Somervillian Sam Gyimah appointed Minister for Universities and Science
Congratulations to Somerville alumnus Sam Gyimah (1995, PPE), who has been appointed Minister for Universities and Science. For someone who has always been vocal about the importance of education, it’s an exciting opportunity. “I know the role education has played in my own life,” Sam said when he was Minister for Childcare and Education, “and now I have the opportunity to show how it can make a difference in the lives of others”.
Once described by the Independent as ‘not your typical Tory minister’, Sam was educated at state schools in Ghana and then in the UK before winning his place at Somerville to read Philosophy, Politics and Economics (PPE). Born in Beaconsfield, he returned to Ghana with his mother and his younger brother and sister when he was six. He considers himself fortunate to have been able to benefit from the educational values of two countries: “The big thing in Ghana is a strong sense that if you failed in your education that was it… this is your life chance and you have got to take it,” he says. He came back to the UK for GCSEs and A Levels at Freman College, a state comprehensive in Hertfordshire, and found there a spirit of “being inquisitive about the world around you and really challenging ideas and critical thinking”.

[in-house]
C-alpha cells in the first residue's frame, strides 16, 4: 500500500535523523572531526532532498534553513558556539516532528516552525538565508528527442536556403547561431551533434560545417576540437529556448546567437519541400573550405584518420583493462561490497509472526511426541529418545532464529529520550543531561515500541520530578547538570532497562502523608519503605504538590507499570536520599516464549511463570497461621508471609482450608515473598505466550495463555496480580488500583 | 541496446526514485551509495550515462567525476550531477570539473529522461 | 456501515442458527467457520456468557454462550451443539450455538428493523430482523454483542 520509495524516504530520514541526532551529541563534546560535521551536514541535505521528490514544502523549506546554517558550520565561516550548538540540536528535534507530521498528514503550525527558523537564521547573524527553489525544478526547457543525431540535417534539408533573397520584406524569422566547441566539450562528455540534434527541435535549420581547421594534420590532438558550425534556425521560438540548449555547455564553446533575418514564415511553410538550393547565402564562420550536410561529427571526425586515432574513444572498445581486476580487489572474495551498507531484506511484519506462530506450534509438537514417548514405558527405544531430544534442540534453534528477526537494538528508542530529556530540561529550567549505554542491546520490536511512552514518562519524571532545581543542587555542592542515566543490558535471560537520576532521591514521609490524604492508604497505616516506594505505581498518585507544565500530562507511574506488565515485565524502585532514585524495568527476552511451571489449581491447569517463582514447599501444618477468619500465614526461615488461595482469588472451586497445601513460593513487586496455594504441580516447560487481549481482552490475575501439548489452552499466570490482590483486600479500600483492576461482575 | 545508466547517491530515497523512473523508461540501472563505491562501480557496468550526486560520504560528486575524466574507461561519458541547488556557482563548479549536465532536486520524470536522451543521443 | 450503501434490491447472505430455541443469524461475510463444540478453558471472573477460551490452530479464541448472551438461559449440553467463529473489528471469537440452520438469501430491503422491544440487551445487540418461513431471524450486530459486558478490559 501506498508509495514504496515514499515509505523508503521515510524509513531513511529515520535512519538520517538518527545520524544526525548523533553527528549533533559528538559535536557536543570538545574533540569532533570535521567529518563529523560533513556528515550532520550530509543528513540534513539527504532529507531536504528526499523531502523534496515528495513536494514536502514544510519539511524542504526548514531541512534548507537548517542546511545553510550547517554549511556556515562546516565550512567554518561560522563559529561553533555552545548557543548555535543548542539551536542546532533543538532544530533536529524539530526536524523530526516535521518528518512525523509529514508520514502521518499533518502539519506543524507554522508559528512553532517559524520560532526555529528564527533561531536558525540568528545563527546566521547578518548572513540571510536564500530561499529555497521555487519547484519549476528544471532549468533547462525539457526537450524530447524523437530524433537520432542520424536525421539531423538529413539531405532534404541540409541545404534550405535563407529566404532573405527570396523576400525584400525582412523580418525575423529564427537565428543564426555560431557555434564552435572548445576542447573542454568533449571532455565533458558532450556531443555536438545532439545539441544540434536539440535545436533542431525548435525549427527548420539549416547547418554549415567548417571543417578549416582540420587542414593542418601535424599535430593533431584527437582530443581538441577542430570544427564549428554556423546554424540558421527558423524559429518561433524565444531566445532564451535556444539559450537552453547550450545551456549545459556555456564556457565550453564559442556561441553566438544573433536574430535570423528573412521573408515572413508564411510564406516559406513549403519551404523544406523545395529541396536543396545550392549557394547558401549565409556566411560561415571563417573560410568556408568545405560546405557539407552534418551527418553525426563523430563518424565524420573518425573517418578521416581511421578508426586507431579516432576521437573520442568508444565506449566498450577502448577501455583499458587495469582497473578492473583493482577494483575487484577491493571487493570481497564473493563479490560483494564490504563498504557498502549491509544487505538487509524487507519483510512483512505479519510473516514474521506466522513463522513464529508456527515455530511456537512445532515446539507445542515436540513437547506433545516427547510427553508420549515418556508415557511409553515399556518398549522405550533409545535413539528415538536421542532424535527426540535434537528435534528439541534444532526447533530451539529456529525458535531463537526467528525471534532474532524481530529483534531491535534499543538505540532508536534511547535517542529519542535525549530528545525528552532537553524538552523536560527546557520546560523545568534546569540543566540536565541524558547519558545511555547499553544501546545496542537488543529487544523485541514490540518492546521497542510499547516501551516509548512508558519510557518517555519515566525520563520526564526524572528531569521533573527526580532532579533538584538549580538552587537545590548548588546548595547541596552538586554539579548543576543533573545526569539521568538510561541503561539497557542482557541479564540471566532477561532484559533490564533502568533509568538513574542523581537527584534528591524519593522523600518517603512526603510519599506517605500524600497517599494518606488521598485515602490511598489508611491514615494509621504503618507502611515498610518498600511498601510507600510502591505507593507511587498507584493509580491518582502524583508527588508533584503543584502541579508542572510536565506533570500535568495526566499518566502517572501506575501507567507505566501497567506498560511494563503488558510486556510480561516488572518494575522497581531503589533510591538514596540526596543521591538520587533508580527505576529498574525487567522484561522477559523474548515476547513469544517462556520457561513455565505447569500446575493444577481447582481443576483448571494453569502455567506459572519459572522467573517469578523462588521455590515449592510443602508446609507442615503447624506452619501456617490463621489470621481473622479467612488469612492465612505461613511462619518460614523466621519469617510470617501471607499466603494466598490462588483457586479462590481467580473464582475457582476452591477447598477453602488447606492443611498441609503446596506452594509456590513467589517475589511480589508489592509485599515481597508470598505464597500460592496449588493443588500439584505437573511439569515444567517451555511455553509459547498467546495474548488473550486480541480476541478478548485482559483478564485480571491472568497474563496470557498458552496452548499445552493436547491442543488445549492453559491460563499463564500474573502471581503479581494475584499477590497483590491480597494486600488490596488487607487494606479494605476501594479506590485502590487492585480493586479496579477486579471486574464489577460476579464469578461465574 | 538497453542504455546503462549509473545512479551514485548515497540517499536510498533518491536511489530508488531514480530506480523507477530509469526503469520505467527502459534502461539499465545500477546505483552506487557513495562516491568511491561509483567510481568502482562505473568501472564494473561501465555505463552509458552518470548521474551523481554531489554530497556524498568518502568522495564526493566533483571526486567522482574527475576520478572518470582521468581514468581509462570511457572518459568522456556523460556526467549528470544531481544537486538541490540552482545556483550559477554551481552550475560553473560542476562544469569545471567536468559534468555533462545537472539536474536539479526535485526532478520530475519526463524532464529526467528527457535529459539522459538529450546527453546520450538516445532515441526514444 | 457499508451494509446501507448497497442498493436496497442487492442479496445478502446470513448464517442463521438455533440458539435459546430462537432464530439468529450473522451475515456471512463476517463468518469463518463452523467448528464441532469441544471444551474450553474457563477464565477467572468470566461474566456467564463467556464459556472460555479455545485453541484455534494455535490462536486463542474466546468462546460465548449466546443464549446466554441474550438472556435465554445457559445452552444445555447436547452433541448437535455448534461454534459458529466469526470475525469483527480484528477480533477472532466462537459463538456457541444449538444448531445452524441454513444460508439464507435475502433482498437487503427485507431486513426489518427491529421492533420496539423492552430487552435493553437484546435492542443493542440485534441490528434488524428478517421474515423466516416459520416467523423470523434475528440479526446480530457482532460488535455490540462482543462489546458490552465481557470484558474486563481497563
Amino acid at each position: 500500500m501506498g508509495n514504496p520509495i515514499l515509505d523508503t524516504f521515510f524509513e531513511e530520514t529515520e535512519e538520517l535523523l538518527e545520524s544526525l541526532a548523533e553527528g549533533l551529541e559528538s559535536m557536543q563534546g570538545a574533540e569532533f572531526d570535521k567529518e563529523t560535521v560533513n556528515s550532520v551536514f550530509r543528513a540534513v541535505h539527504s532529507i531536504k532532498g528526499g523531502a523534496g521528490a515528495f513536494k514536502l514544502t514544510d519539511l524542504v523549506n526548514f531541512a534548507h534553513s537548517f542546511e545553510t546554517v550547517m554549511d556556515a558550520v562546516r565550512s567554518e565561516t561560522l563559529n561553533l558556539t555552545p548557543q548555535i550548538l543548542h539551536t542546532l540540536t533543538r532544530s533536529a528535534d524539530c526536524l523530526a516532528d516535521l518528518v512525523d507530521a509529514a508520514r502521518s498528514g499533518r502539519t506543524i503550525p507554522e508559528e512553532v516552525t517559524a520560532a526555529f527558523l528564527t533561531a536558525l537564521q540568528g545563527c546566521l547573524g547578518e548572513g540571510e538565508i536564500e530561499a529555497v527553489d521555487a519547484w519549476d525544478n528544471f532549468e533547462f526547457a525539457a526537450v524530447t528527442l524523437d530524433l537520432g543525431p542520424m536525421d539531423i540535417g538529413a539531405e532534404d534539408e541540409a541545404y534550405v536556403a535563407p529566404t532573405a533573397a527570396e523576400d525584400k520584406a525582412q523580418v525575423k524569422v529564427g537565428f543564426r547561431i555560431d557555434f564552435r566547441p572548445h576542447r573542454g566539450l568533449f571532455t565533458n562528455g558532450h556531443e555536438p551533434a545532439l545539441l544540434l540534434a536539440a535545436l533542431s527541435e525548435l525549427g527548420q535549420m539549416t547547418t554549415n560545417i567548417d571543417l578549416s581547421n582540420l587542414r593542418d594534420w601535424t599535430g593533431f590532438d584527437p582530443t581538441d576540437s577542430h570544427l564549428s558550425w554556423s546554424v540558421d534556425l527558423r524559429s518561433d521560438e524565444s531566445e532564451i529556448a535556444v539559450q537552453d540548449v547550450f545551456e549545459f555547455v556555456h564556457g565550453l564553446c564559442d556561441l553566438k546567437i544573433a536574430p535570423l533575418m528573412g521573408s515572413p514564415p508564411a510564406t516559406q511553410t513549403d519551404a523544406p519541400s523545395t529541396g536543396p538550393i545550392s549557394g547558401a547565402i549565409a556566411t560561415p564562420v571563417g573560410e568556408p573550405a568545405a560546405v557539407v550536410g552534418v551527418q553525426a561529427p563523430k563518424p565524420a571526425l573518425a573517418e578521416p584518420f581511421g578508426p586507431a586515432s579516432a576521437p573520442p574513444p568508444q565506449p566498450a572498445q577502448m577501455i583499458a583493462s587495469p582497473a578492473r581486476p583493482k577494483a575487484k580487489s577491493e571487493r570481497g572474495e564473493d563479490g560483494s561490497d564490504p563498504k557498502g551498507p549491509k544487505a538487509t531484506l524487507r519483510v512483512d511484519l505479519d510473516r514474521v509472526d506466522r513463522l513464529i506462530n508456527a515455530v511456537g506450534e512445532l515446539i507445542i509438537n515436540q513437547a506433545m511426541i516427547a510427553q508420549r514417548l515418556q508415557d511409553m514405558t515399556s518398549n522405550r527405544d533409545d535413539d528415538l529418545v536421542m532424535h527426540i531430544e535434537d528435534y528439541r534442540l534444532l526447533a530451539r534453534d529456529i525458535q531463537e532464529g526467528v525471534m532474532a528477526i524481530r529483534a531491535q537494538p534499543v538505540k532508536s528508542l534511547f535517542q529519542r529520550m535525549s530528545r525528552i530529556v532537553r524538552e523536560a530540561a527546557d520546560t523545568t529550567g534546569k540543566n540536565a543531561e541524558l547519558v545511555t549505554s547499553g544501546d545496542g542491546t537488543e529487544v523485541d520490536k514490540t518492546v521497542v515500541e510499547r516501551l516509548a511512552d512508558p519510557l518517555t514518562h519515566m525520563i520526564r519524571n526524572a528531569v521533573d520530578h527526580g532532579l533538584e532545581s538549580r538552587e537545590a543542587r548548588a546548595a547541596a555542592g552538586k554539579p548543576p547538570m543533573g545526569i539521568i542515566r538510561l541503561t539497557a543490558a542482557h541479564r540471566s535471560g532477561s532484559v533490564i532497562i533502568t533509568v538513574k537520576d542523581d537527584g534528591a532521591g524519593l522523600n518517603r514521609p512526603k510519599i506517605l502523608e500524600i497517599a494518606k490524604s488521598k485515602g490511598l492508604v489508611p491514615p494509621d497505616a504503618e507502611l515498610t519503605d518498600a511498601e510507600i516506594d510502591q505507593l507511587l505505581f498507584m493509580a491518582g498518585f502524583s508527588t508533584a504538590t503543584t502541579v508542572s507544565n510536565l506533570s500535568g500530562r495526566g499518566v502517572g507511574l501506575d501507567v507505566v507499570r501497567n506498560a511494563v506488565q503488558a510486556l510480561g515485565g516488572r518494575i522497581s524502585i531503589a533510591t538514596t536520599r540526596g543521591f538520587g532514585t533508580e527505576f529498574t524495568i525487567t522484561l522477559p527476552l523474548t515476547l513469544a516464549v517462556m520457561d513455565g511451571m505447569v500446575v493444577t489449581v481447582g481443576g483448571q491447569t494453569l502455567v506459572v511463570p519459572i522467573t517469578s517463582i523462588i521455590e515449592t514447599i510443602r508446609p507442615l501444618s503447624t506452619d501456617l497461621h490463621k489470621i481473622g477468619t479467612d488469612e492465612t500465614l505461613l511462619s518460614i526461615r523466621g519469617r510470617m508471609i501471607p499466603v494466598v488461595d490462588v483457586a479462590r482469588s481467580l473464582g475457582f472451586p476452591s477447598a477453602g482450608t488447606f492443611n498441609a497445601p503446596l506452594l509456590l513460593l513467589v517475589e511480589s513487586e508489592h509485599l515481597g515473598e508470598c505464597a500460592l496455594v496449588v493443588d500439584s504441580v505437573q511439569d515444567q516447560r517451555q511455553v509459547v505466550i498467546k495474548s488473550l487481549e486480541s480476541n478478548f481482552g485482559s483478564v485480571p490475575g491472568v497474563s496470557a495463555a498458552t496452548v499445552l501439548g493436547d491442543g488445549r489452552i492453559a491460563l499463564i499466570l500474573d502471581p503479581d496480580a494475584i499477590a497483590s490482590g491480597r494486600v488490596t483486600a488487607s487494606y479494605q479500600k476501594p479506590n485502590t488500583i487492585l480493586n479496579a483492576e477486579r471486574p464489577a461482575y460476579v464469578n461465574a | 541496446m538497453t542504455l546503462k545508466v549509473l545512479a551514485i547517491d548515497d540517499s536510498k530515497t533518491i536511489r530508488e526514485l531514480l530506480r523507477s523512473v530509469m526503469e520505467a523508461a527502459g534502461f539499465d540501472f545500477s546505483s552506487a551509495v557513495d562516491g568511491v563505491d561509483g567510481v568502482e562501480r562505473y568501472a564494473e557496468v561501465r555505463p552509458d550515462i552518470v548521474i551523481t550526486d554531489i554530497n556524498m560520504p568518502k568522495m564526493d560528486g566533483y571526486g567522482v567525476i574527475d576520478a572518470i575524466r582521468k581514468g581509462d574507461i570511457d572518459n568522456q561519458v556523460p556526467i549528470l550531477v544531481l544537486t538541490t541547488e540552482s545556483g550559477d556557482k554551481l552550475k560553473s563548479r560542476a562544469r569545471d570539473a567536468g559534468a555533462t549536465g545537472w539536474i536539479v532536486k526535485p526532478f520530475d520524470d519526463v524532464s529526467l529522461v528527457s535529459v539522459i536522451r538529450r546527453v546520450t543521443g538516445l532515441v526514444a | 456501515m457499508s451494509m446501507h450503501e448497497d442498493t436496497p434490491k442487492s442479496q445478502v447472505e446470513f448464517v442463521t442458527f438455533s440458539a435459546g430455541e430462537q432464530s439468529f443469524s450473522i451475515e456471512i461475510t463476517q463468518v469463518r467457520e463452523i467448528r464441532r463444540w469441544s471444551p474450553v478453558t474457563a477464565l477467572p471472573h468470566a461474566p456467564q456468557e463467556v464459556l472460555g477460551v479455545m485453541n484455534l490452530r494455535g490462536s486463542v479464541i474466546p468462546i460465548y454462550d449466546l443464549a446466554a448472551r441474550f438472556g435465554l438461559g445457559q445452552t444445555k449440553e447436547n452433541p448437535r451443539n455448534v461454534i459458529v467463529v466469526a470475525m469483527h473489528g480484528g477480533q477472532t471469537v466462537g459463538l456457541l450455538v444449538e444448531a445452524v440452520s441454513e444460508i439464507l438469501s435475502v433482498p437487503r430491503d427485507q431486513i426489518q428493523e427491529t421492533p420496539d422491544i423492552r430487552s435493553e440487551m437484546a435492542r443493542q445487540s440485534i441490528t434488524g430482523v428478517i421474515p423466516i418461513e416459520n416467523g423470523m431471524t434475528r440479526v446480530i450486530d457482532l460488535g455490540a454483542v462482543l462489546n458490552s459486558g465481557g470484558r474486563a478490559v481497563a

Sam feels particularly strongly about the support he received from Somerville during his time here. While he was studying, he began to struggle financially, but it wasn’t until he was approached by the College’s Bursar that he felt able to admit what was happening. “So they converted my entire rent while I was there into a loan which I subsequently paid when I graduated”. Since then, the cause of supporting students has remained close to his heart and he has continued to help Somerville raise money for its bursary funds.
While at Oxford, Sam was President of the Oxford Union and became a member of the Conservative Party, but it would be another decade before he would get directly involved in politics. In the meantime, he worked for Goldman Sachs and then set up businesses specialising in recruitment and training (he was voted 2005’s CBI Entrepreneur of the Future).
When David Cameron became leader, Sam decided to put himself forward as a Conservative candidate, and in 2010 he was elected MP for East Surrey. As Parliamentary Private Secretary to the Prime Minister, then as Minister for Childcare and Education and Minister for the Constitution and latterly as Minister for Prisons and Probation, Sam has occasionally courted controversy, but has always been adamant that “The modern Conservative party cannot have no-go areas”.
“This is an exciting and challenging new brief, with our future at its heart,” Sam said, speaking to Somerville today: “giving students the best opportunity to make the most of their lives, championing cutting-edge science, research and innovation, and supporting our world class universities”. The aspirational message of the Conservative Party “always chimed with me,’” he says, and he continues to be motivated by the importance of opportunity, whether as a Minister, a Member of Parliament or in his volunteering work for children’s charities. The “values of hard work, aspiration and giving back are,” Sam says, “the ones I hope to pass on to my children.”